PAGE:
Ms. Bronwyn Russel is a Junior Consultant working for UNDP Nepal on the design and implementation of the Disaster Resilient Livelihood Initiative.
26 Jun 2014
When we talk about disaster risk management we so rarely talk about how to help safeguard small businesses from the impacts of disaster
Charikot, 21 June 2014 – When a disaster happens we find ourselves measuring its impact in lives. What is often not considered is the toll it has taken on the livelihoods of those that survive, and the resultant significant and widespread human suffering that will ripple through the economy of municipality, a region, or even an entire nation. The Ministry of Home Affairs Nepal estimates, in 2013 alone, that the country suffered NRs. 342,592,782 of direct losses as a result of disaster – approximately 2 percent of total GDP.
In developing countries an average of 80 percent of the economy is comprised of small, medium and micro-enterprises. Nepal is no exception. Yet when we talk about disaster risk management we so rarely talk about how to help safeguard these small businesses from the impacts of disaster. Disasters are responsible for destroying land, crops, livestock, buildings, equipment, supply chains, and other assets every year, contributing to the impoverishment of many who may lose everything. The impact of disaster in Nepal acts as a detractor from long-term poverty alleviation and broader economic development of the entire country.
This is what a recent initiative of UNDP Nepal aims to address. The Disaster Resilient Livelihood Initiative is a pilot project to develop the synergy between UNDP Nepal’s Micro-Enterprise Development Programme (MEDEP) and its Comprehensive Disaster Risk Management Programme (CDRMP). Through this initiative, UNDP is attempting to harness the expertise of its disaster risk management experts to increase the awareness and preparedness the micro-enterprises it supports, along with the Government of Nepal, through their joint flagship poverty alleviation programme, MEDEP. The hope is that this will empower micro-entrepreneurs to protect their businesses for natural hazard. Likewise, it is also using MEDEP professional’s enterprise development expertise to help improve the livelihood outcomes of CDRMP’s risk reduction interventions.
As a part of this project, a training session was held recently in Charikot, Dolakha for 16 participants – 14 Enterprise Development Facilitators (EDFs) working with MEDEP and two government officials – on “Disaster Proofing Your Business,” the first of its kind in Nepal. Participants were familiarized with the basics of disaster risk management, as well as risk assessment for micro-enterprise and community level mitigation and adaptation measures. The purpose of the training is to enable the EDFs to support potential and existing micro-entrepreneurs to identify factors that might increase their risks and formulate plans and strategies to adapt to, mitigate and prevent those risks were possible, and prepare for ways to continue their business in the face of natural hazards that cannot be avoided. The support will include passing on valuable lessons on risk reduction to all entrepreneurs and incorporation of disaster risk management concepts into EDF’s regular training and business counselling duties.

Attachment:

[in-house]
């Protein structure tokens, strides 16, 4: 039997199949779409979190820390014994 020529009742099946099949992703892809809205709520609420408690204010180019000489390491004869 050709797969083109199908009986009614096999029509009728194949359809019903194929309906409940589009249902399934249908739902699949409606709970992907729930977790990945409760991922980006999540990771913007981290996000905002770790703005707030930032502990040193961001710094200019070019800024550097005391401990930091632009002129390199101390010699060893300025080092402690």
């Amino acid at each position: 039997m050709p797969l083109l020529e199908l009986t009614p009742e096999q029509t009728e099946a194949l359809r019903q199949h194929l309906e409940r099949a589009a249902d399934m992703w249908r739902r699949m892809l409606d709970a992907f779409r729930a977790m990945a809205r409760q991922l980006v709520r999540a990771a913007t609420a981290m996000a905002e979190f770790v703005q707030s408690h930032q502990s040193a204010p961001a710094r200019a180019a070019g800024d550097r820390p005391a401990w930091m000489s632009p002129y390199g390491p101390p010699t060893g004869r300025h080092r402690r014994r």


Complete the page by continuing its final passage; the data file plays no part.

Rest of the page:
Dolakha has been identified as the pilot district for this initiative. The plan is to replicate in other districts in the near future.
About the Author
- #SDG16 The fact that hardly 14% of the human rights related recommendations get implemented has concerned the parliamentarians. On Monday, the Legislature Parliament's Committee on Social Justice and Human Rights organized an interaction with various stakeholders to take stock of the overall situation of human rights in Nepal and the challenges in realizing them. “It is not a pleasant situation that only 14% of its recommendations have been implemented”, said Chair of the National Human Rights Commission of Nepal - NHRC, Nepal Hon. Anup Raj Sharma as he addressed the MPs on NHRC’s experiences and the difficulties it is facing in relation to implementation of its recommendations given to the government. Deputy Country Director of UNDP Sophie Kemkhadze appreciated Nepal's achievements against the millennium development goals (MDGs) and urged all to think through the newly adopted Sustainable Development Goals. “Development is a comprehensive idea and any development works should account for the human rights based approach. Justice and human rights are the fundamental tenets of the SDGs and that is attainable through inclusion, participation, empowerment and accountable system,” she said. The programme, co-organised by the National Human Rights Commission and the Parliament Support Project of UNDP, had around 50 participants including 13 sitting parliamentarians, prominent human rights activists, academicians, high ranking officials of various government offices, among others. #SDG16 5 hours ago
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